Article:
Which animals should you avoid during your holiday down under!
Australia undoubtedly has a bad reputation for its deadly animals, with the phrase ‘everything wants to kill you in Australia’ a common phrase used throughout the world. However, this is far from the case, with a lot of the country’s animal dangers easily avoided. Follow our guide and learn the tips and tricks to evade any danger when visiting Australia.
Found in Australia’s Northern Territory, the Saltwater Crocodile is the largest reptile in the entire world. It is one of the deadliest predators for over than 100 million years, continuing to remain on the top of the food chain within the Northern Territory wilderness. The magnificent beasts can reach up to seven metres in length, although most adult males come in at around five metres. As well as being big, they are also old, first appearing over 240 million years ago during the time of the dinosaurs. Sporting 68 sharp teeth, and a jaw so strong, they can rip off limbs by simply gripping and ‘death’ rolling. Unfortunately for us, we are on the crocodile’s food menu, but as long as we stay out of their territory, you have no risk of being harmed. Crocodile-infested waters are strictly restricted, with the only exception being a professional crocodile cruise tour. Where you can see these incredible creatures from the safety of the boat.
The creeping creatures in Australia can have a deadly sting that can cause some serious harm. Although a few harmful ones are dotting around, the Box Jellyfish is by far the most dangerous. It is the most venomous jellyfish on the entire planet, leading to either a very painful sting or even death if it is two metres or more tentacle contact. Luckily, the jellyfish aren’t around all year, but only pop up between November to May. During this season, avoiding unsafe beaches, visiting jellyfish proof beaches, or wearing protective jellyfish wetsuits is a must.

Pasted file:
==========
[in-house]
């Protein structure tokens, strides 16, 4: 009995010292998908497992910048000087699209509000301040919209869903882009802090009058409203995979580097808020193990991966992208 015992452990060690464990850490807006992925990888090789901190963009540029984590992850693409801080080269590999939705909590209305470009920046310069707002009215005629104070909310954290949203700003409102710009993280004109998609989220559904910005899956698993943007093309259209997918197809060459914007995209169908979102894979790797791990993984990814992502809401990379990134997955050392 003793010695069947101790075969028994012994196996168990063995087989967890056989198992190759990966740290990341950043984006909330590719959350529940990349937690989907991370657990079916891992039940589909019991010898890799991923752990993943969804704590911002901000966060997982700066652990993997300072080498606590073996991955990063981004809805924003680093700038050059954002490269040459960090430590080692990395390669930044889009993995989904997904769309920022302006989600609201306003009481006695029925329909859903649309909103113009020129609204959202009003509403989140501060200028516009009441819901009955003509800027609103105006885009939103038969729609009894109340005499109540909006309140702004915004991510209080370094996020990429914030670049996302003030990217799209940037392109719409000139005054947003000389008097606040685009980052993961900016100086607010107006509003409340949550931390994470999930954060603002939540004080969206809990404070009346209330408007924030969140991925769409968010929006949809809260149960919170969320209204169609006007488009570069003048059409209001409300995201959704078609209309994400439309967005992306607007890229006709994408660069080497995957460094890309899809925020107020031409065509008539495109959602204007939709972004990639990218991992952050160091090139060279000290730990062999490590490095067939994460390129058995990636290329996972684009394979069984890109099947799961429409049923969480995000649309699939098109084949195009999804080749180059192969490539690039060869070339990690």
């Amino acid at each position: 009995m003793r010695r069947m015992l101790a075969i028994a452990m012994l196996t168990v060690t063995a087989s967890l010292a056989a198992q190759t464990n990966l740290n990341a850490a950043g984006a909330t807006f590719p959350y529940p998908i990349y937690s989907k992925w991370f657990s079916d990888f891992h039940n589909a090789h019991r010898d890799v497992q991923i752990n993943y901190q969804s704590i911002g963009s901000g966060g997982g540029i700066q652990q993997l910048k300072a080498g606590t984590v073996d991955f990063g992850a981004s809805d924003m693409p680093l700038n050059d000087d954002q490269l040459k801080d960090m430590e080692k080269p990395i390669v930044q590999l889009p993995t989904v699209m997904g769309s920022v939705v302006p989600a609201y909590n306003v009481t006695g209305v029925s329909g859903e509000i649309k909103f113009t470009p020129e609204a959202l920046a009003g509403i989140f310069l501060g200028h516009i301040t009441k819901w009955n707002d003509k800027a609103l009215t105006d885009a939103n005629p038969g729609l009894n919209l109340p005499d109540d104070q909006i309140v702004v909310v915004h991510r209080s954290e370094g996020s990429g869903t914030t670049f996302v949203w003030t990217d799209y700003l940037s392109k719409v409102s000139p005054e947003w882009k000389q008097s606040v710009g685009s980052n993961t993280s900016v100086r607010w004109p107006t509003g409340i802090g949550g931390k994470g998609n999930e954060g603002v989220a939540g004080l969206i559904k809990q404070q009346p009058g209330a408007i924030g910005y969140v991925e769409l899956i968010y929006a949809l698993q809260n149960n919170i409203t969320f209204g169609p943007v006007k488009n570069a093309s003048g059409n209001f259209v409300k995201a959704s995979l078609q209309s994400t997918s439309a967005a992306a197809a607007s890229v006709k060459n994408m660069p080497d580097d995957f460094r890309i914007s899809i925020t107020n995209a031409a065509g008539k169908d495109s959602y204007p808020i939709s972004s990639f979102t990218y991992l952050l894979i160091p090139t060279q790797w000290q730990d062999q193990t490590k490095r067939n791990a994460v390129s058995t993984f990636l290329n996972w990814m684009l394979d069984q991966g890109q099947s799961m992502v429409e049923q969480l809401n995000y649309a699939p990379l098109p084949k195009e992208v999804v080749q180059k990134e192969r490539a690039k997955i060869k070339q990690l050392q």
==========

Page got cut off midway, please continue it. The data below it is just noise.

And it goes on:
If you’re already scared of spiders, you can be extra scared of this one. As even the spider lovers of Australia avoid this small but highly venomous species. Found throughout the country, one bite can cause death if not treated. Luckily, finding medical help after being bitten can be easy, as an antivenom has been available since 1956, leading to no deaths since its release. Spiders are as well usually keep to themselves, so as long as you don’t disturb them, they won’t bother you.
Great White Shark
The Great White Shark is far more fearsome in our imaginations than in reality. Although it has been reported to be involved in more human attacks than any other shark, their status as the most deadly creature in the ocean is exaggerated. Of the shark attacks, the majority of these are not fatal, with many of sharks mistaking humans for seals or “sample biting” then releasing their victims. Although this is still not that comforting, it does show that after one bite, sharks typically stop attacking, showing that humans are not actually on the great white’s menu. As well, although there have been some unlucky people who have come face to face with these dangerous creatures within Australia, statistically speaking the likelihood of getting attacked and killed by a shark being 1 in 3,748,067.
The Brown Snake is renowned for its bad temper, a fast-moving and aggressive species of snake, that gives Australia’s other snakes a bad rep. Their venom is ranked the second most toxic in the world, paralysing victims within a minutes. They thrive in populated areas, hiding in long grass and bushes, so staying in clear path areas is always a good idea. Another trick is stamping your feet when walking, as the vibrations in the ground scare off a lot nearby snakes before you even encounter them.
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